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Nanoparticles in lunar soil

Nanoparticles in lunar soil Nanoparticles found in moon glass bubbles explain weird lunar soil properties.
Date: 12 June 2012

The lunar regolith sample studied in this work came from a depth of 15-18 cm below the
lunar surface and drilled and delivered to Earth by first ever automatic lunar mission “Luna
16” and has been obtained from the USSR Academy of Sciences [1,2,3].

A stunning new discovery by QUT soil scientist Marek Zbik of nanoparticles inside bubbles of glass in Russian lunar soil could solve the mystery of why the moon's surface topsoil has many unusual properties. Dr Zbik, from Queensland University of Technology's Science and Engineering Faculty, said scientists had long observed the strange behavior of lunar soil but had not taken much notice of the nano and submicron particles, which are usually called nanoparticles, found in the soil and their source was unknown.

It is interesting to note that some news outlets, for example TimeScience, choose to hide the source of the lunar soil. Yet other news outlets, such as Australian ABC Science, choose not to conceal the Russian origin of the soil used in Zbik research. These facts are significant in view that there is a considerable number of people who doubt the fact that the American expeditions have reach the Moon and have delivered any lunar soil to Earth.

Dr Zbik took the lunar soil samples to Taiwan where he could study the glass bubbles without breaking them using a new technique for studying nano materials call synchrotron-based nano tomography to look at the particles. Nano tomography is a transmission X-ray microscope which enables 3D images of nano particles to be made.

"We were really surprised at what we found," Dr Zbik said.

"Instead of gas or vapour inside the bubbles, which we would expect to find in such bubbles on Earth, the lunar glass bubbles were filled with a highly porous network of alien-looking glassy particles that span the bubbles' interior.

"It appears that the nano particles are formed inside bubbles of molten rocks when meteorites hit the lunar surface. Then they are released when the glass bubbles are pulverised by the consequent bombardment of meteorites on the moon's surface.

"This continuous pulverising of rocks on the lunar surface and constant mixing develop a type of soil which is unknown on Earth."

Nanoparticles behaved according to the laws of Heisenberg's quantum physics which are completely different from classical physics laws. Because of this, materials containing nanoparticles behave strangely.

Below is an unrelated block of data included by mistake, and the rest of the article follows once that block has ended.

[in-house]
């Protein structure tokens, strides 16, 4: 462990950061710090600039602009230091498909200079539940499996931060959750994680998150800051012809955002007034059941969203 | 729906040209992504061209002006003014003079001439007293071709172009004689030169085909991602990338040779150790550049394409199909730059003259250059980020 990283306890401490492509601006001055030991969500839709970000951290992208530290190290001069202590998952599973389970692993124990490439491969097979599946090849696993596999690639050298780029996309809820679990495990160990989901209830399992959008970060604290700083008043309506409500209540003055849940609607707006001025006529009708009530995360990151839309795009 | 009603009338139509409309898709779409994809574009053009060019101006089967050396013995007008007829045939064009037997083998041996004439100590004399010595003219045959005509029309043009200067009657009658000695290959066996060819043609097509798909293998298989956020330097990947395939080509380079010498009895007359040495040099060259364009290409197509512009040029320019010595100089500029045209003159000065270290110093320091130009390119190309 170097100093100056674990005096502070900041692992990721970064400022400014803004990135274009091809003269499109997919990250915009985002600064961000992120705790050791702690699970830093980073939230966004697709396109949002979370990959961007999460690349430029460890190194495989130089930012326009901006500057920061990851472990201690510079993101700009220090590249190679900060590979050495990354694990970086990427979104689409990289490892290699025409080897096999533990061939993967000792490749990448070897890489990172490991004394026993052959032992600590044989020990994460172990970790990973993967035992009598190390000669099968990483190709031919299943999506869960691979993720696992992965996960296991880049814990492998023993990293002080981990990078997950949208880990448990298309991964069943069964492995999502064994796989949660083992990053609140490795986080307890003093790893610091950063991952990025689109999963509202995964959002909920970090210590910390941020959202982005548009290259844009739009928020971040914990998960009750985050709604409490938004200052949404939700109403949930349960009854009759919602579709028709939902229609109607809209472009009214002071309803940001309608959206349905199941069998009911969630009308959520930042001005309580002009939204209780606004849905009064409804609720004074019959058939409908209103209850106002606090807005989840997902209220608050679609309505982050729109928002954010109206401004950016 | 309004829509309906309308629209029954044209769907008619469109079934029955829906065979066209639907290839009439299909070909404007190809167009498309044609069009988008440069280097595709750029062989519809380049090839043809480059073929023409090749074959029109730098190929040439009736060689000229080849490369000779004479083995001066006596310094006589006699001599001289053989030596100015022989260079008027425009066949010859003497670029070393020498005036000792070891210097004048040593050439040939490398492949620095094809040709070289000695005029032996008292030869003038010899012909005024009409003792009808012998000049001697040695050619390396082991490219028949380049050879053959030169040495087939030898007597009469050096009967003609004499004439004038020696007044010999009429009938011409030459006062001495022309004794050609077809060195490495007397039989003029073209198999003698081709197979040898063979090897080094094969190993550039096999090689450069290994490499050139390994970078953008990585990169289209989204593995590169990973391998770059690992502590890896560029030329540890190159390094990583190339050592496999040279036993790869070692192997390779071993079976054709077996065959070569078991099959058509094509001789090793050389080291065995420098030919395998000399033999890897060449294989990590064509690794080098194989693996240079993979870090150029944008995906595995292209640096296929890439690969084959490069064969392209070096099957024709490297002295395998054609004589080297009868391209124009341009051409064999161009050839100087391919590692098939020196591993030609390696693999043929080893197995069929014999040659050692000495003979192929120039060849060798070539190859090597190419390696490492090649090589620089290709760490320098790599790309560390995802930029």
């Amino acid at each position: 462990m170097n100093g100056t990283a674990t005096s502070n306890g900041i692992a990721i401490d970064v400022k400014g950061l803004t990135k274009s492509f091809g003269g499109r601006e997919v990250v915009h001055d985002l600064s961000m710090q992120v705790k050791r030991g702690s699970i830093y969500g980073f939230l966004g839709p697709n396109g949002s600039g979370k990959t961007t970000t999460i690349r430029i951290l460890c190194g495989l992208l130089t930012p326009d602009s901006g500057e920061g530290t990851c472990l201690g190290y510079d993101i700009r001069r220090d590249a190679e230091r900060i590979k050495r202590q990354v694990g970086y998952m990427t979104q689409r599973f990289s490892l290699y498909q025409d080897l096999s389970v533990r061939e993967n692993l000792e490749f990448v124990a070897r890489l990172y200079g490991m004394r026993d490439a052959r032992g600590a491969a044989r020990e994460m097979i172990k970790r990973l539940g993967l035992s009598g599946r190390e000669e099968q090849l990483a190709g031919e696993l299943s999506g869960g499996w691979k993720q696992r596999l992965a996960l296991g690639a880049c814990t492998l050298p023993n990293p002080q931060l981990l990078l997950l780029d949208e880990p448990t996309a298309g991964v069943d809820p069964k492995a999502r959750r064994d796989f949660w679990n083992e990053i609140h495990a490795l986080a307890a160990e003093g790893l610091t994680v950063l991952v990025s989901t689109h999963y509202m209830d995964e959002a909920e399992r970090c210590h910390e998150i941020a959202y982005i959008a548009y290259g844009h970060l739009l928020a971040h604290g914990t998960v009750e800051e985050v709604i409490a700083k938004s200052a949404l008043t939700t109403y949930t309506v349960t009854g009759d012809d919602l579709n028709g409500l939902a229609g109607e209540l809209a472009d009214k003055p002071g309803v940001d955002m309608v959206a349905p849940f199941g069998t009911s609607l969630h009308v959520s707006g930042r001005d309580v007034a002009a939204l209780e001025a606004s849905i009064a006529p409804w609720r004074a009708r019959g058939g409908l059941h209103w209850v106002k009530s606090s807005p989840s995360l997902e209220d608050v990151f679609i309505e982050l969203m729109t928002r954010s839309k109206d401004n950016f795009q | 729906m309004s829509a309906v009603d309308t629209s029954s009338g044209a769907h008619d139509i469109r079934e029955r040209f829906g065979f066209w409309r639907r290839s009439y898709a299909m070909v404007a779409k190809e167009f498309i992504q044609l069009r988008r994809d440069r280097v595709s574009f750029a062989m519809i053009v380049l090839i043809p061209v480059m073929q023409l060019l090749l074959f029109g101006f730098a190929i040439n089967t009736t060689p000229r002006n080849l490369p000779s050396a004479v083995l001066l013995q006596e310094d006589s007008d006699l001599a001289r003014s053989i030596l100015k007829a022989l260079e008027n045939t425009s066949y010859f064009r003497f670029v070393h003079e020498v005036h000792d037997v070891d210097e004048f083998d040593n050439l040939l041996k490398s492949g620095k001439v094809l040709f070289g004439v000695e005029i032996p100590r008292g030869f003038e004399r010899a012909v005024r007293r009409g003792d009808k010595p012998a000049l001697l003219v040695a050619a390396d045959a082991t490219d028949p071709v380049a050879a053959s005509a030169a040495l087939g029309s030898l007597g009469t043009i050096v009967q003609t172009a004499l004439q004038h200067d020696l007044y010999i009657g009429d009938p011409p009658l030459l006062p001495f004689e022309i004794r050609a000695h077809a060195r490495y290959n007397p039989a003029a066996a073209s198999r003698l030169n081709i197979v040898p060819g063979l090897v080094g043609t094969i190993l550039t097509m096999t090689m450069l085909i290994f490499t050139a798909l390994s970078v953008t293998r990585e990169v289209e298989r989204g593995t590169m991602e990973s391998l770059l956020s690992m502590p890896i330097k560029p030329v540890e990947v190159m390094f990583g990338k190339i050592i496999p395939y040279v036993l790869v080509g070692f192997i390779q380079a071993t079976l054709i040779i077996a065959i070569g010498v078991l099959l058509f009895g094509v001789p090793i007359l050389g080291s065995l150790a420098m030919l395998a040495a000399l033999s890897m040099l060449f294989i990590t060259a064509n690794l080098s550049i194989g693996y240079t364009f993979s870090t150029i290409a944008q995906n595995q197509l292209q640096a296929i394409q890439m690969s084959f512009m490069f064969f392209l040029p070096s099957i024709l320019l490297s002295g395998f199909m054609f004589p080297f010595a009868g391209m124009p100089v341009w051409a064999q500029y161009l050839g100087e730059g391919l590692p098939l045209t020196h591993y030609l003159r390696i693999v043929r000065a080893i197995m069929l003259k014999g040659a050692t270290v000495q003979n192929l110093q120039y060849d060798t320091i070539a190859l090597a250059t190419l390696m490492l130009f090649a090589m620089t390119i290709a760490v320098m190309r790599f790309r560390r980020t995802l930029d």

"Nanoparticles are so tiny, it is their size and not what they are made of that accounts for their exceptional properties. It could be that these nanoparticles, when liberated from their glass bubble, mix with the other soil constituents and give lunar soil its unusual properties.

Historically, Faraday was the first to discovered nanoparticles, which was gold colloids in his case. He was the first to realize that the color of gold nanoparticles is determined by the size of the particles.

"Lunar soil is electro-statically charged so it hovers above the surface; it is extremely chemically active; and it has low thermal conductivity, so it can be, for example, 160 degrees above the surface but -40 degrees two meters below the surface.

"It is also very sticky and brittle such that its particles wear the surface off metal and glass."

Dr Zbik said the moon had no atmosphere to cushion the impact of meteorites like Earth had.

"When they hit the moon there is a very violent reaction. Huge temperatures are generated which melts the rock. The pressure goes and a vacuum is created. Bubbles occur in the molten glass rock like soft drink bubbles trying to escape the bottle.

"Our work now is to understand how those particles evolve from this process. It may also lead us to completely different way of manufacturing nanomaterials."

Dr Zbik and his research team's study was published in the International Scholarly Research Network Astronomy and Astrophysics.

To find out more and also view a 3D image from inside the lunar bubble using transmission X-Ray microscopy go to . You can see what is inside the lunar bubble with 3D glasses.

[1]Czerkasow, I.I., Schwarew, W.W. “Lunar Soil Science”. (in Russian), Nauka,
Moscow. 1979
[2]Grabowska-Olszewska, B., Zbik, M. „Lunar Soil Sample in Poland”. (in Polish,
English summary) Przeglad Geologiczny. PIG Warsaw No.7, 1984 pp. 418-420.
[3]Zbik, M. “Features of Impact Metamorphism in Lunar Regolith Studies”. Bull. Pol.
Ac. Sc. Earth Sc.39, 1991 pp. 299-309.

Nanoparticles in lunar soil

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